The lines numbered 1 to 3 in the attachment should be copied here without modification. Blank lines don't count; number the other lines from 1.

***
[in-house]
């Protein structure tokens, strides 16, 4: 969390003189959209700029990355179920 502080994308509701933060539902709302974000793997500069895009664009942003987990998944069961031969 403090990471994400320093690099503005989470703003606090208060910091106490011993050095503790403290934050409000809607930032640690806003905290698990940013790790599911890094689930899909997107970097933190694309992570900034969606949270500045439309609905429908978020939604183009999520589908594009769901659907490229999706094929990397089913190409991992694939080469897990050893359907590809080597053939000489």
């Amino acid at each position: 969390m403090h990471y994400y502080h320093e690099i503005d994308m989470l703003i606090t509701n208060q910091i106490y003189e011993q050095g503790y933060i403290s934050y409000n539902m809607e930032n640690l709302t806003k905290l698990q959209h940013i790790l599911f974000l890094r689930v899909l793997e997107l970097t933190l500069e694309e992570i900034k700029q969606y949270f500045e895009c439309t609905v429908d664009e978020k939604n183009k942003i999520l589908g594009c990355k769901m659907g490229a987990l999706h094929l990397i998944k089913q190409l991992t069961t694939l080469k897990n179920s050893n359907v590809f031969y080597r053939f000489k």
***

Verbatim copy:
[in-house]
């Protein structure tokens, strides 16, 4: 969390003189959209700029990355179920 502080994308509701933060539902709302974000793997500069895009664009942003987990998944069961031969 403090990471994400320093690099503005989470703003606090208060910091106490011993050095503790403290934050409000809607930032640690806003905290698990940013790790599911890094689930899909997107970097933190694309992570900034969606949270500045439309609905429908978020939604183009999520589908594009769901659907490229999706094929990397089913190409991992694939080469897990050893359907590809080597053939000489």
């Amino acid at each position: 969390m403090h990471y994400y502080h320093e690099i503005d994308m989470l703003i606090t509701n208060q910091i106490y003189e011993q050095g503790y933060i403290s934050y409000n539902m809607e930032n640690l709302t806003k905290l698990q959209h940013i790790l599911f974000l890094r689930v899909l793997e997107l970097t933190l500069e694309e992570i900034k700029q969606y949270f500045e895009c439309t609905v429908d664009e978020k939604n183009k942003i999520l589908g594009c990355k769901m659907g490229a987990l999706h094929l990397i998944k089913q190409l991992t069961t694939l080469k897990n179920s050893n359907v590809f031969y080597r053939f000489k």